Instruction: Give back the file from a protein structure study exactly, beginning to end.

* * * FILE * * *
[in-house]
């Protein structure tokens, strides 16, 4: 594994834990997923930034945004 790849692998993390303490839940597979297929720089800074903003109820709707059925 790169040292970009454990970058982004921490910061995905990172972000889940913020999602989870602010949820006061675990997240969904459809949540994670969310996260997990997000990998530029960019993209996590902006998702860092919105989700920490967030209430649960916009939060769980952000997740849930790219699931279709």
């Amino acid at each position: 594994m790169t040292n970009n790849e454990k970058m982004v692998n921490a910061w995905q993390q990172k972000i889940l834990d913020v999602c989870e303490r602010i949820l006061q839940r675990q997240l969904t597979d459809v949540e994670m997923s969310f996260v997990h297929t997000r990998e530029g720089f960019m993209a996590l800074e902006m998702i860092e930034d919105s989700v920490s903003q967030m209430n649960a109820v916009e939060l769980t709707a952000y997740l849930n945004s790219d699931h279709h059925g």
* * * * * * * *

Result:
[in-house]
């Protein structure tokens, strides 16, 4: 594994834990997923930034945004 790849692998993390303490839940597979297929720089800074903003109820709707059925 790169040292970009454990970058982004921490910061995905990172972000889940913020999602989870602010949820006061675990997240969904459809949540994670969310996260997990997000990998530029960019993209996590902006998702860092919105989700920490967030209430649960916009939060769980952000997740849930790219699931279709």
């Amino acid at each position: 594994m790169t040292n970009n790849e454990k970058m982004v692998n921490a910061w995905q993390q990172k972000i889940l834990d913020v999602c989870e303490r602010i949820l006061q839940r675990q997240l969904t597979d459809v949540e994670m997923s969310f996260v997990h297929t997000r990998e530029g720089f960019m993209a996590l800074e902006m998702i860092e930034d919105s989700v920490s903003q967030m209430n649960a109820v916009e939060l769980t709707a952000y997740l849930n945004s790219d699931h279709h059925g």